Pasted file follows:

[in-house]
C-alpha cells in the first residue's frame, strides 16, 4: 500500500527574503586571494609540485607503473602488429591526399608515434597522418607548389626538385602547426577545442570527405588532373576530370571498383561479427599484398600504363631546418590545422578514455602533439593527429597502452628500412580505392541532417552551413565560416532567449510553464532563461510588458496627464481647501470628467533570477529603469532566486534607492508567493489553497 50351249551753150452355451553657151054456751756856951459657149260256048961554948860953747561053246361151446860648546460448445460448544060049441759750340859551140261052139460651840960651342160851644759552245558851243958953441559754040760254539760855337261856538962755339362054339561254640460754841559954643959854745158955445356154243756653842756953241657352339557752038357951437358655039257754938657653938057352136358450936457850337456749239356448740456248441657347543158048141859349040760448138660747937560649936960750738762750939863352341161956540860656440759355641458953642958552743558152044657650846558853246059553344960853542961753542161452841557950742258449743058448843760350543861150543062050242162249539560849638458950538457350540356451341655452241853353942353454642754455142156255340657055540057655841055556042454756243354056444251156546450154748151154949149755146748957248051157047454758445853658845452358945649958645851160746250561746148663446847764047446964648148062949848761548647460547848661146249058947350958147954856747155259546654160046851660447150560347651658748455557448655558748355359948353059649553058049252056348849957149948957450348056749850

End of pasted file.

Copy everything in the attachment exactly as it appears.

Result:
[in-house]
C-alpha cells in the first residue's frame, strides 16, 4: 500500500527574503586571494609540485607503473602488429591526399608515434597522418607548389626538385602547426577545442570527405588532373576530370571498383561479427599484398600504363631546418590545422578514455602533439593527429597502452628500412580505392541532417552551413565560416532567449510553464532563461510588458496627464481647501470628467533570477529603469532566486534607492508567493489553497 50351249551753150452355451553657151054456751756856951459657149260256048961554948860953747561053246361151446860648546460448445460448544060049441759750340859551140261052139460651840960651342160851644759552245558851243958953441559754040760254539760855337261856538962755339362054339561254640460754841559954643959854745158955445356154243756653842756953241657352339557752038357951437358655039257754938657653938057352136358450936457850337456749239356448740456248441657347543158048141859349040760448138660747937560649936960750738762750939863352341161956540860656440759355641458953642958552743558152044657650846558853246059553344960853542961753542161452841557950742258449743058448843760350543861150543062050242162249539560849638458950538457350540356451341655452241853353942353454642754455142156255340657055540057655841055556042454756243354056444251156546450154748151154949149755146748957248051157047454758445853658845452358945649958645851160746250561746148663446847764047446964648148062949848761548647460547848661146249058947350958147954856747155259546654160046851660447150560347651658748455557448655558748355359948353059649553058049252056348849957149948957450348056749850